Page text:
A new study says if you’re black and successful, people will probably remember you with the complexion of, say, Leona Lewis. But people are just crazy, right? Wrong. The implications of this finding, discovered by researchers at San Francisco State, is worth a RHONJ-style table flip and here’s why.
Racism and colorism, the practice of basing social status on skin tone, are palpable constructions in American society, African-American culture specifically, and the world at large. In the United States, these ideas are rooted in slavery — isn’t everything? — where whites denigrated blacks to the point of declaring them 3/5th of a human being in their quest to justify treating others like Lupita Nyong’o in 12 Years A Slave. If you’ve convinced yourself that another person is less than human, it’s fine to demoralize, rape, torture and enslave that person for hundreds of years because they aren’t like you (because you, of course, are human). In kind, the closer a person of color's complexion is to white, the better — more human — they must be. The problem is, when slavery (and Jim Crow segregation) ended, these rationalizations did not.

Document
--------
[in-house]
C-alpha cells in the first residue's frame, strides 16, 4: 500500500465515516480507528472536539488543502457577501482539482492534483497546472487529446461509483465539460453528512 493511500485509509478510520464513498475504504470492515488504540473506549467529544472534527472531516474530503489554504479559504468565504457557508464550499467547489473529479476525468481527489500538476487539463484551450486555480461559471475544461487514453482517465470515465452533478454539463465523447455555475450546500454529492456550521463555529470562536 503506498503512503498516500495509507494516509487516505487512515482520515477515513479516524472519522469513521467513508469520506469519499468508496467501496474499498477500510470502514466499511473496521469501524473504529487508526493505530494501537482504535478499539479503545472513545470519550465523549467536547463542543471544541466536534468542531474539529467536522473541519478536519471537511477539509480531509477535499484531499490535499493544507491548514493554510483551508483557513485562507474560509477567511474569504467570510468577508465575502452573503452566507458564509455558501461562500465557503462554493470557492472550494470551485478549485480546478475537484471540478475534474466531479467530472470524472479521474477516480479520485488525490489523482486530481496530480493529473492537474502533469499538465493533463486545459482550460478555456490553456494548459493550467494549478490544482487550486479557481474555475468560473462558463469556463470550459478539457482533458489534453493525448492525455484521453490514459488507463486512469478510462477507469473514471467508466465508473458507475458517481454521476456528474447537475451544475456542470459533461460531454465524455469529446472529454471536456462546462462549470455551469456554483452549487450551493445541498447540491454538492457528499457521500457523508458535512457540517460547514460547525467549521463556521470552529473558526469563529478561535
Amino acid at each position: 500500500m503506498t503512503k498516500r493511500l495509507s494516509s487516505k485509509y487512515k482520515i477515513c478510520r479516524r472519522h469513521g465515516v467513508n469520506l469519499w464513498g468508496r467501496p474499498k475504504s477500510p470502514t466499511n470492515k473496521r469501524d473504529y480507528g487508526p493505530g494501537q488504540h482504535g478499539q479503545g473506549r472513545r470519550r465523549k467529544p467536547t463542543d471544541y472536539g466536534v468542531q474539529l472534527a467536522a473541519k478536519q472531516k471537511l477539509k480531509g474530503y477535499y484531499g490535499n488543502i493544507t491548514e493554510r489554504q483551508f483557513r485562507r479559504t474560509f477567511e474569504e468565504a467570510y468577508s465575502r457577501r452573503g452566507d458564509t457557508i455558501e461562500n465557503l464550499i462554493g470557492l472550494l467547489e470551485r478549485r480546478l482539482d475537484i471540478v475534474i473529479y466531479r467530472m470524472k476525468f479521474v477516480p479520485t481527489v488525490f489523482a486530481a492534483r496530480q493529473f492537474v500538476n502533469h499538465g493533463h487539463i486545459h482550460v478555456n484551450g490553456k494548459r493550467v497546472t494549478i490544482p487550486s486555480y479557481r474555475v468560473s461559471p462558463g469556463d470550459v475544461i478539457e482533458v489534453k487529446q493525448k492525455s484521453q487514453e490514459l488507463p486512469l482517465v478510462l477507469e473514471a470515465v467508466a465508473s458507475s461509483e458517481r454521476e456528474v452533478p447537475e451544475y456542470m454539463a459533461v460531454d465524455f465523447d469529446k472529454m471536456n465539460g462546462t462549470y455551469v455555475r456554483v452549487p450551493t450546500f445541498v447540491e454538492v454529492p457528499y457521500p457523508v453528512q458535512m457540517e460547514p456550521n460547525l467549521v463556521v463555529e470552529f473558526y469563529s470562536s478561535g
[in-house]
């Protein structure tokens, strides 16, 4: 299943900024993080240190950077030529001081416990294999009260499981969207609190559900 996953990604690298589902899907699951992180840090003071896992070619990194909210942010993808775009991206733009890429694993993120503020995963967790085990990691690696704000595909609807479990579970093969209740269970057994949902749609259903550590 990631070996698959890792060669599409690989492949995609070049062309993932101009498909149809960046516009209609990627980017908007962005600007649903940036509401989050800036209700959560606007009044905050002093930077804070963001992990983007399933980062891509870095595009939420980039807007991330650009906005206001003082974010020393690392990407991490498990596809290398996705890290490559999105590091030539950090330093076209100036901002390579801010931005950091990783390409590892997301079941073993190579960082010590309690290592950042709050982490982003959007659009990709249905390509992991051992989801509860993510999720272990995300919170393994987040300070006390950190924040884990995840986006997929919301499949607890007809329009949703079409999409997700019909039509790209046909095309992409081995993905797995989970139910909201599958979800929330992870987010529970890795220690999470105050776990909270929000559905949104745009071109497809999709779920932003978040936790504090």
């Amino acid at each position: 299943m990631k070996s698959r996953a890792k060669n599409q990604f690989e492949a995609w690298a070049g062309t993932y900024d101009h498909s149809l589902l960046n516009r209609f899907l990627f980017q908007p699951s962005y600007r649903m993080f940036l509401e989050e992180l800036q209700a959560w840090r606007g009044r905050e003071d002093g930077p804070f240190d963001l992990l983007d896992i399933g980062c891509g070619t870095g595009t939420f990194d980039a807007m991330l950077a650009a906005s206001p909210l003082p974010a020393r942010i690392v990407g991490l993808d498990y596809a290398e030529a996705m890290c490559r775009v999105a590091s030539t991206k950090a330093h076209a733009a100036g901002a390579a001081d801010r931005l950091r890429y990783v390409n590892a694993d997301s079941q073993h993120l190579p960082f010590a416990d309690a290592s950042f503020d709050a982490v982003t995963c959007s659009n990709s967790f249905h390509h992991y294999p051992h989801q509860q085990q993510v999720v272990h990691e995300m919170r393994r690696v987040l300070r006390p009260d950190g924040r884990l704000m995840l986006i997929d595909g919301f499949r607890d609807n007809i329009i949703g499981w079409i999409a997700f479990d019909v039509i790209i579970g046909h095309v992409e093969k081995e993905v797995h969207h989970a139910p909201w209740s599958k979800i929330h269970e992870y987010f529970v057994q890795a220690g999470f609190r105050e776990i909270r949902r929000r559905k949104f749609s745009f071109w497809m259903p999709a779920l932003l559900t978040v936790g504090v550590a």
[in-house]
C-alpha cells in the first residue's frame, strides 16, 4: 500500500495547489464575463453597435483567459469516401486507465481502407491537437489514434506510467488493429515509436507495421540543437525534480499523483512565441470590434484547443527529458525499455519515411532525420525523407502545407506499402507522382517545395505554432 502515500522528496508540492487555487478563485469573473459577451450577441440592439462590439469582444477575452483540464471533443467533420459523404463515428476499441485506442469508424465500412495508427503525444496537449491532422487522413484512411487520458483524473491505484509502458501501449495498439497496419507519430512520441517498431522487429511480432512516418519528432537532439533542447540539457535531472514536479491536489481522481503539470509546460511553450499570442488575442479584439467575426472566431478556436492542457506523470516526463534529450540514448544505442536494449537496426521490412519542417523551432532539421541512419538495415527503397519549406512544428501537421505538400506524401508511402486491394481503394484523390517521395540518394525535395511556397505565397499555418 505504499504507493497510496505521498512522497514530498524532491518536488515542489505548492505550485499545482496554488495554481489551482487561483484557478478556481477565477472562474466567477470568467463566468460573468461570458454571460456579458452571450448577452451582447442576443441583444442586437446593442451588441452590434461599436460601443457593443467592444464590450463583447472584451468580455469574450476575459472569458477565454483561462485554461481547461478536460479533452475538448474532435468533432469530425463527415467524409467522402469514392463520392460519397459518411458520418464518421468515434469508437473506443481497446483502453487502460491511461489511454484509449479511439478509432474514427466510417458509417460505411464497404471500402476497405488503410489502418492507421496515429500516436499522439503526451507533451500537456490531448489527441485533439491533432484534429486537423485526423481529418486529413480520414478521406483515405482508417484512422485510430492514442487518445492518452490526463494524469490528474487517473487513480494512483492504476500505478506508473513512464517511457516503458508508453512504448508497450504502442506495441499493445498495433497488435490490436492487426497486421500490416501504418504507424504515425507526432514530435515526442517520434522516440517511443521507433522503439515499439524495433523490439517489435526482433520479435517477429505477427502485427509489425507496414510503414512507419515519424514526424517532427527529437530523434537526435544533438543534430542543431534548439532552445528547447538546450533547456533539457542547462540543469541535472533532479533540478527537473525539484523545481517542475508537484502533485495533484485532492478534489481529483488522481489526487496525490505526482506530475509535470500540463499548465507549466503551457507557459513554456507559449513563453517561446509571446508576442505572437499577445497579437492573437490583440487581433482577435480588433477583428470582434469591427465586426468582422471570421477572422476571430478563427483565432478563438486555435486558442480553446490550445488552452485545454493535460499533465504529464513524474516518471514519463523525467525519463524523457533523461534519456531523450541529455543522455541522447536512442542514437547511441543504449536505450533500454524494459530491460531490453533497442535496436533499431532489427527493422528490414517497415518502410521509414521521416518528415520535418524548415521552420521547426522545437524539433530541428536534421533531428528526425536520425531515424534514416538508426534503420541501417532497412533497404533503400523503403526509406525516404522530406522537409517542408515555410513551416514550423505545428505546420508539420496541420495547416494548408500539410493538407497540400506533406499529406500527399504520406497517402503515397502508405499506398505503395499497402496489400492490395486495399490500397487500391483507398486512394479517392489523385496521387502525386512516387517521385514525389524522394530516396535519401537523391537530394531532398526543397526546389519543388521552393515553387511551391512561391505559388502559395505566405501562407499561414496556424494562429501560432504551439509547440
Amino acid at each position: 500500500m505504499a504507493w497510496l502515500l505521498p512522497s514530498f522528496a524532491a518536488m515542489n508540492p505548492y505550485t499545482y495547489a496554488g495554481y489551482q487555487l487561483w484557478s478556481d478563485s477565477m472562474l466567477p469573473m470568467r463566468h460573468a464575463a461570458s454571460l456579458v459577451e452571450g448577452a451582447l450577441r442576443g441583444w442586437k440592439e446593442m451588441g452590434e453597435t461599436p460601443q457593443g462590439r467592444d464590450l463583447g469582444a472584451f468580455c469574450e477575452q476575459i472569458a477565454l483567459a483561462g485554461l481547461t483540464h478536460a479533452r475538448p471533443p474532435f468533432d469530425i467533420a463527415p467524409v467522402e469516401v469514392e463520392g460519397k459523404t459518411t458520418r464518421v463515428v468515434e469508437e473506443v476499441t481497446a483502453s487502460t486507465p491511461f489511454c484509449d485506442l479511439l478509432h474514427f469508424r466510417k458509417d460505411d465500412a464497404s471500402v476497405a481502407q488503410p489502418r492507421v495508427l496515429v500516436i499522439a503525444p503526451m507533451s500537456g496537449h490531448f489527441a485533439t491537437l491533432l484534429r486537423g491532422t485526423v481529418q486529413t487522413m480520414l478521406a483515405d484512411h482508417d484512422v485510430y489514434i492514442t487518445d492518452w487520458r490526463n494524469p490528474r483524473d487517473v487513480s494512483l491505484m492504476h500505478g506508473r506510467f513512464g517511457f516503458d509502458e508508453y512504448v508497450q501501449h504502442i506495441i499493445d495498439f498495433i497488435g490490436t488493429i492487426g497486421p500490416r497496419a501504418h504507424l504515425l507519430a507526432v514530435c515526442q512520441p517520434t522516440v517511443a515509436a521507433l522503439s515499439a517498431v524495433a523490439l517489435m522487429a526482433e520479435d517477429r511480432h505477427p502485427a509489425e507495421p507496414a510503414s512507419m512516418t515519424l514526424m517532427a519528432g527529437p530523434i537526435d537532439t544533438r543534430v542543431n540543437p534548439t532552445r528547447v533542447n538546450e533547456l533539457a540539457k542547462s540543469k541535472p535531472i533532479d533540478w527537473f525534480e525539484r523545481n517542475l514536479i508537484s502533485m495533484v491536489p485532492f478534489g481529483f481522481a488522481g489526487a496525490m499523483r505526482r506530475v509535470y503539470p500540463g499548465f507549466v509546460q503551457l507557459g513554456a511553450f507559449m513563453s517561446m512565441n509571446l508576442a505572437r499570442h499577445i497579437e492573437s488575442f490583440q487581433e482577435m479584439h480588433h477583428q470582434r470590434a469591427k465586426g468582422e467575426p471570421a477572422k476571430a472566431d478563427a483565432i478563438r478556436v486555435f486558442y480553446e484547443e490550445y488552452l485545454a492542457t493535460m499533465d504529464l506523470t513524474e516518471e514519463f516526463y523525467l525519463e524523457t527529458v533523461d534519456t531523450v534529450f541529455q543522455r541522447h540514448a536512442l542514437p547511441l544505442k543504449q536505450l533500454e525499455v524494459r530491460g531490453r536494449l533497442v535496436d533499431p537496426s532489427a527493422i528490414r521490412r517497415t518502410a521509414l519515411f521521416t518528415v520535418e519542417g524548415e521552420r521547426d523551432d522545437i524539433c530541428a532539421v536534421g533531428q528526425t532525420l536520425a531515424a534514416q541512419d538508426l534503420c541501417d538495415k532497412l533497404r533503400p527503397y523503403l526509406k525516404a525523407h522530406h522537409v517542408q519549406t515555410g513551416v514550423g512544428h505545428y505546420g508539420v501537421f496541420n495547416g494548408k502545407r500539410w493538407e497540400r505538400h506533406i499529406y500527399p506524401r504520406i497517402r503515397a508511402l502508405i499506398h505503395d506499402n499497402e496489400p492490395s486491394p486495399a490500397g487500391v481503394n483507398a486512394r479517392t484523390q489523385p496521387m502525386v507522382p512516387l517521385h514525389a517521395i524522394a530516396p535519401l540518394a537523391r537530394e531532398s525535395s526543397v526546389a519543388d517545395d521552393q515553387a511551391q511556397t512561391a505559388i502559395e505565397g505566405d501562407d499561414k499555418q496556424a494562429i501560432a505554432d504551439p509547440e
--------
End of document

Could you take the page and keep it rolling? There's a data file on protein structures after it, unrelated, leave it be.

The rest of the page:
Around the world, we see proof of these rationalizations everyday: policies targeting people of color, situations illustrating that finding a job as a black person is harder, the bullying of dark skin women from a young age. Just watch a clip from the 2013 documentary, Dark Girls, where woman after woman shares her childhood wish for lighter skin — one even asked her mother to put bleach in her bath water — and thereby social acceptance from her peers.